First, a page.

workzine

Adam Matcho, 5/15/2011

Current Occupation: Obituary Writer
Former Occupation(s): Technical Writer for an invention company and many years working at Spencer’s Gifts and at a gas station
Contact Information: Adam Matcho is an obituary writer who works and lives just outside of Pittsburgh, Pa. After writing about death all day, he tries to make poems and stories about life. Some of these poems and stories have appeared in Chiron Review, Nerve Cowboy and Pearl, among other magazines and websites. He is also a regular contributor to The New Yinzer (www.newyinzer.com) where his work-related column, “Counter Culture,” relives the horrors and joys of his time in the retail and food service industries.

###

Romance, On The Clock

The lighter fluid was lukewarm
on the back of my hand.
Filled the loveline of my palm
and slipped like liquid lust
to the tile floor. Llydia watched

me do this. Didn’t even flinch
as the lighter flickered before
the blue flame held steady
and I caught fire
for two full seconds

I wildly waved my hand
and tried to heal myself
by fitting my fist
in my mouth.

She took my wrist,
looked the burn over
like thrift store sneakers
and left it hanging limp.

“Really,” she said,
“You didn’t have to go
and do a thing like that.”

#

Fastfood Affair

Once I fell for this trick,
a bartering system
between a petty pot dealer
and myself, a sandwich artist.

He’d trade me a joint
for a footlong sub
and I’d pretend to work
the cash register
for the camera.
The weed was good.
So was the food.

I’d lavish it with banana peppers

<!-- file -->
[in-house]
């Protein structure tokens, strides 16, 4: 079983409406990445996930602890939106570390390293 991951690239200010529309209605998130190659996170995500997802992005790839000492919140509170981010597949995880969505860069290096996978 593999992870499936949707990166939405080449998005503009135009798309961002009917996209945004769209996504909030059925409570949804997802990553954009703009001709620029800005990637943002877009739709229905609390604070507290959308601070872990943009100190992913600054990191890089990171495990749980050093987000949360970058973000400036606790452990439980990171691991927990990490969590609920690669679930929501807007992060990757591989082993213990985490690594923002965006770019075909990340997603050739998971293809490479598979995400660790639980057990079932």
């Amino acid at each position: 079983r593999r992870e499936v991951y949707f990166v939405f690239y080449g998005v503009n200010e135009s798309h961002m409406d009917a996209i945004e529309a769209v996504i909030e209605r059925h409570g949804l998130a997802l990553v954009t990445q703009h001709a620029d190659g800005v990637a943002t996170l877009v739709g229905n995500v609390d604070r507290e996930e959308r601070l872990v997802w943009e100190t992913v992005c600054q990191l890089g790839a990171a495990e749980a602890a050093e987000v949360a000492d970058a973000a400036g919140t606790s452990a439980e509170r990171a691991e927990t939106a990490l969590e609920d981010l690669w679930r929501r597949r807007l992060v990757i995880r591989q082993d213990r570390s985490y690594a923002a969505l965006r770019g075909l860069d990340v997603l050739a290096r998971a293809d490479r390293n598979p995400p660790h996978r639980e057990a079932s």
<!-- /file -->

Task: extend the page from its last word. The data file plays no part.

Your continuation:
and the thickest tomato slices.
I’d layer the lunchmeat
between American, cheddar
and provolone cheese.
I’d spread shredded lettuce
straight from the bag
and sprinkle crab meat crumbs
into the hand-squeezed streaks of mayo.

One day, the joint
was thinner;
the next, anemic.
So the sandwiches
grew less decadent,
the bread a bit harder.
I’d settle for onion ends,
the brown green peppers.
Once I even stomped
a slice of roast beef
and served it up, the tread
of my boot as visible
as fine print on an affidavit.

It all ended
when he anted
a joint made entirely
of seeds. I felt it took effort
to burn me like that
and saw humor and sadness
in the infidelities

of our fastfood affair.

When I told him
we were through
he understood,
took it better
than most women I’ve lost
who had also used me
for nothing more
than a free footlong.

#

back to WORK

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  1. […] In New Issues on May 15, 2011 at 12:00 am What favors would you trade for a free footlong?  Adam Matcho tells us in his poems “Fastfood Affair” and “Romance, On The […]

  2. […] WORK writer, Adam Matcho, has a chapbook available on Nerve Cowboy. Check it out. Like this:LikeBe the first to like this […]

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